March 1, 2012
Science Fiction is often referred to as a literature of ideas. Feeling no obligation to depict the commonplace, it gazes much higher, towards the stars, where no subject is deemed too big or too philosophical. It's also one of the most varied of literary genres. It can imagine a better tomorrow – an equitable society free from prejudice and injustice – or a nightmarish world built upon present-day anxieties. It can extrapolate futuristic technology from yesterday's breakthrough. It can even stage the apocalypse.
It's a tradition in which the Mass Effect series is well-versed. But where do you locate Bioware's sprawling saga within such a rich and varied spectrum? It has elements of Hard SF – the Mass Effect relays themselves are rooted in dense theory – but also 'softer', more sociological inclinations, aligning it more closely to something like Star Trek.
Lead writer on the Mass Effect series Mac Walters is acutely aware of this wide tradition, and believes that the series behaves like a sort of Sci-Fi Rorschach test. "I think one of the curious things about the Mass Effect series is, because of the nature of video games in general, it can be different things to different people. We do a lot internally to make sure that our science is based on plausible ideas, so it just isn't about magic in space. We've tried to build a universe that is grounded in plausibility. I think for the player who wants that real SF experience, it can be that."
And that stringent scientific outlook, which gives the Mass Effect universe its Hard SF backbone, was there from the very beginning. A lot of research was done during the development of the original Mass Effect. "The entire writing team was constantly reading and researching and reviewing anything we could," remembers Walters. "Everyone was thoroughly immersing themselves in science at the time, and where these things could really go." After all, they had an entire universe to create.
It's even got to the point where a procedure has evolved at Bioware to deal with those niggling situations when the science is at odds with story. "Say we want to introduce something new – be it a new type of ship or a new ability – and it doesn't quite fit into the IP: we have someone who is our IP science guy. We'll often pass off the idea to him and say, 'How would you explain this in 'our science'?' He goes away and comes back usually a day later, scratching his head, with a few ideas, and we make sure it's in there."
While this exacting scientific aspect appeals to some, from personal experience Walters knows that the series also connects with those who have no interested in the special relativity whatsoever. "I have friends and what they love about it is the characters that they meet. They might be blue and have tendrils, some of them might be reptiles – and that's definitely in keeping with the Sci-Fi genre – but what's more interesting to them is the characters and what they're experiencing. For them Sci-Fi is context, a background; they're really in it for the characters and their relationships.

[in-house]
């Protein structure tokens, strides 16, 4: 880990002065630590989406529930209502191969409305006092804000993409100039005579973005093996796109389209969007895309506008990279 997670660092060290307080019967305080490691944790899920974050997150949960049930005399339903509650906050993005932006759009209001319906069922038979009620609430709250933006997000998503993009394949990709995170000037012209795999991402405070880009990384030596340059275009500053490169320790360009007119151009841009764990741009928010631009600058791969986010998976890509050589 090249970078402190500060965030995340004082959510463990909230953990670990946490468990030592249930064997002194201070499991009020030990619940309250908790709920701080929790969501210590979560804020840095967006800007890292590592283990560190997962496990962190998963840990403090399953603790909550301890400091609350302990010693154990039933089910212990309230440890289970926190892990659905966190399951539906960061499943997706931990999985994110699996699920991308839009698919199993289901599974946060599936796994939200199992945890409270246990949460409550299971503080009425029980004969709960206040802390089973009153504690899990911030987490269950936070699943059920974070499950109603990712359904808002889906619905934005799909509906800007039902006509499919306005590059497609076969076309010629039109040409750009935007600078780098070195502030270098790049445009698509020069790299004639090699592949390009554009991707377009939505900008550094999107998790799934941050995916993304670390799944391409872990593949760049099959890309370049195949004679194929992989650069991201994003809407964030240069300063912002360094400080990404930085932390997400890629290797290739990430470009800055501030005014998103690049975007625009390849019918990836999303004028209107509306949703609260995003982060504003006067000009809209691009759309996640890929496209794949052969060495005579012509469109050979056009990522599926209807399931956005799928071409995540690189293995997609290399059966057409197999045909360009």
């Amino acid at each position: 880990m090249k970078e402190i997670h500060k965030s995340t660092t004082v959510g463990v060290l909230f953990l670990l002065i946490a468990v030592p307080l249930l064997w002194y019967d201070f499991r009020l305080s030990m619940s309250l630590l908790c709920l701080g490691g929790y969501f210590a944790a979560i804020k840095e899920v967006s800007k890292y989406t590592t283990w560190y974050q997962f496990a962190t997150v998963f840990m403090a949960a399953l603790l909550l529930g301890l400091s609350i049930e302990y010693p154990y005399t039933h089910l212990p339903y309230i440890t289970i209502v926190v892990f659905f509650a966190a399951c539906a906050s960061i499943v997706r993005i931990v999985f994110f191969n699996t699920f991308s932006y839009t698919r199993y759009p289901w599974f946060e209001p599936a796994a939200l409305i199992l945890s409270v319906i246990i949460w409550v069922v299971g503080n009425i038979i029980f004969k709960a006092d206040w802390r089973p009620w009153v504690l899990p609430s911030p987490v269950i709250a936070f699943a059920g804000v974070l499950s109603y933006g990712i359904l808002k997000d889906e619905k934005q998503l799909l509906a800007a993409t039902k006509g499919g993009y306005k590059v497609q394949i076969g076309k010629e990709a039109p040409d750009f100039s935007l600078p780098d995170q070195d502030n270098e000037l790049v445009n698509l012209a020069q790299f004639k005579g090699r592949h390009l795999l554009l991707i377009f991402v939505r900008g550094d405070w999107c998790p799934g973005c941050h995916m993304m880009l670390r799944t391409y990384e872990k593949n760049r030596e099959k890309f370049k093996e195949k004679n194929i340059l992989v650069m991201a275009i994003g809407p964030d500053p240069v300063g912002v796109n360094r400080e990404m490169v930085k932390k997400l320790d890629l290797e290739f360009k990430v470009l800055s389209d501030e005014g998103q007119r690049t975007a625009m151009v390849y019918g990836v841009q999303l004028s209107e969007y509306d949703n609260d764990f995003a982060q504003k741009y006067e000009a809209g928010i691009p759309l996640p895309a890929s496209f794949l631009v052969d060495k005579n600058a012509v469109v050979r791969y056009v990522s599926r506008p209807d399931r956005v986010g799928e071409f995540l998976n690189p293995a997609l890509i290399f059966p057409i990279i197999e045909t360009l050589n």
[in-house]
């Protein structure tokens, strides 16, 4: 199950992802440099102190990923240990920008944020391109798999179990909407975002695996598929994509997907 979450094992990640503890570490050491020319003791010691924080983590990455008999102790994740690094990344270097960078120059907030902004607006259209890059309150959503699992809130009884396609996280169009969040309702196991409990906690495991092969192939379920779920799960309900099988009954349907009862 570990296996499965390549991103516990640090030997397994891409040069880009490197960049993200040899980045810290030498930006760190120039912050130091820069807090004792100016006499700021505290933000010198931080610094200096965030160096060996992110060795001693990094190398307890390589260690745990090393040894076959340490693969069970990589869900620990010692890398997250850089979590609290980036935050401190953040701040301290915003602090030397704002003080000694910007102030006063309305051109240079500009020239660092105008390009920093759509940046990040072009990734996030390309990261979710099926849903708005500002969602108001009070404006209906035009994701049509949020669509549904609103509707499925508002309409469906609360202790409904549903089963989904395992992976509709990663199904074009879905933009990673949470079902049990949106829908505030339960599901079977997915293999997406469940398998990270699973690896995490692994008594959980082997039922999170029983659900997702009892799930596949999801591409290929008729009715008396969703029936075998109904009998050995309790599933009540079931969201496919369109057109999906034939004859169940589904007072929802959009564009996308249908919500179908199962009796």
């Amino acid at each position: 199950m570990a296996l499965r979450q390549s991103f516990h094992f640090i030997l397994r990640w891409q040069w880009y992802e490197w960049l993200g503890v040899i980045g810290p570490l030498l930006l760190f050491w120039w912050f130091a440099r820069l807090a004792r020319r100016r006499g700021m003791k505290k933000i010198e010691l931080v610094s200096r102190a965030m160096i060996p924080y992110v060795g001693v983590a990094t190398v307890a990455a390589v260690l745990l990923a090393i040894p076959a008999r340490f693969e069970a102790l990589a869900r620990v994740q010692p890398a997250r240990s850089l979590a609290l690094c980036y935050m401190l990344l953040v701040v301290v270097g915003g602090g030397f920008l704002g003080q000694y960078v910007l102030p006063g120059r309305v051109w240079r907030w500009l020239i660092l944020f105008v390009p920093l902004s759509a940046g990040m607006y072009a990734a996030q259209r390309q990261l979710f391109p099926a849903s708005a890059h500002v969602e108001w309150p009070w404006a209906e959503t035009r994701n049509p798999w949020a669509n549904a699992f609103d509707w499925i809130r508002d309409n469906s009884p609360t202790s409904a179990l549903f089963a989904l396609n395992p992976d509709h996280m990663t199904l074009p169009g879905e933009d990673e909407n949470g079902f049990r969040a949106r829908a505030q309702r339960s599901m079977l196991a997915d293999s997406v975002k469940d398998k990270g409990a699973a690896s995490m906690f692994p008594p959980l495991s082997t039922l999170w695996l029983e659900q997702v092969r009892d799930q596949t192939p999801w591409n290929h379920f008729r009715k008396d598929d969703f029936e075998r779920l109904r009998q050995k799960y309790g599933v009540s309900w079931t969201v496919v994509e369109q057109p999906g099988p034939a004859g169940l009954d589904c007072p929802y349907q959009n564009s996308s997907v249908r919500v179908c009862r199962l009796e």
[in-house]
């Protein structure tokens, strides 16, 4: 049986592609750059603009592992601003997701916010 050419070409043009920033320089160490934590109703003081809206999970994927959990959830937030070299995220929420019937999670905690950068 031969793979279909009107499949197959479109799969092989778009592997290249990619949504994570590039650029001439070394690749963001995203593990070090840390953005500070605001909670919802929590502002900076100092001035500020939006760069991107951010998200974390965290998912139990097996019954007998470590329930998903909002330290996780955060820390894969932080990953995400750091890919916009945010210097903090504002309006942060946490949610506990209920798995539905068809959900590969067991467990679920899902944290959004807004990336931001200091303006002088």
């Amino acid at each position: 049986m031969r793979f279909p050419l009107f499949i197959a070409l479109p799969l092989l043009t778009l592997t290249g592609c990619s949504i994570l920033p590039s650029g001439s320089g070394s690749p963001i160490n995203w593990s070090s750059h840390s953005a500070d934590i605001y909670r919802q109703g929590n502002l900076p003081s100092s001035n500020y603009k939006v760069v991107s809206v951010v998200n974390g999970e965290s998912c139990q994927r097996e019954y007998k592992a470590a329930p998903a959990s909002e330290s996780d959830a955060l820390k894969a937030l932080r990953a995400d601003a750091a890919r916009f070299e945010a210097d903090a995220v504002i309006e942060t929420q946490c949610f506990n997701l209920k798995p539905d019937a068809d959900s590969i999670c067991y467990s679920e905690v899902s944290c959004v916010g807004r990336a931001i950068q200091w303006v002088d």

"Essentially, Mass Effect is a Hard Sci-Fi experience at the boundaries, and what's in between is more of a lite Sci-Fi experience for people who want it to be that as well. And that's the kind of fun of the Mass Effect Universe – it can be what you want it to be."
Find out how Shepard will save the Galaxy in Mass Effect 3.
Surprisingly, one of the strongest science-fiction influences on the narrative of Mass Effect 3 isn't Arthur C. Clarke or Robert A. Heinlein. Walters cites the recent Star Trek reboot as being a big influence on the latest instalment. "From a narrative point of view one of the things I really appreciated was the way the new J.J. Abrams's Star Trek handled itself. I'm a Star Trek fan, but I wouldn't call myself a huge fan of the series – I'm not a die-hard Trekkie – but at one time or another I've watched all of the series. But I just love the new movie, and the way that they've made it contemporary – they've brought it forward, and the fact I can go watch it with friends who aren't even familiar with Star Trek. They just love the movie.
"And this is something I really thought about going into Mass Effect 3. If I can write this story in a way that it honours everything that all the players who had been in there before, honours everything they have done – all the decisions they have made – but at the same time I wanted to introduce new players to this Universe, like the Star Trek movie did. So for me it was a big influence. We actually changed some of our narrative structure – the way that we actually write our dialogue – to emulate [the pace of Star Trek] in Mass Effect 3."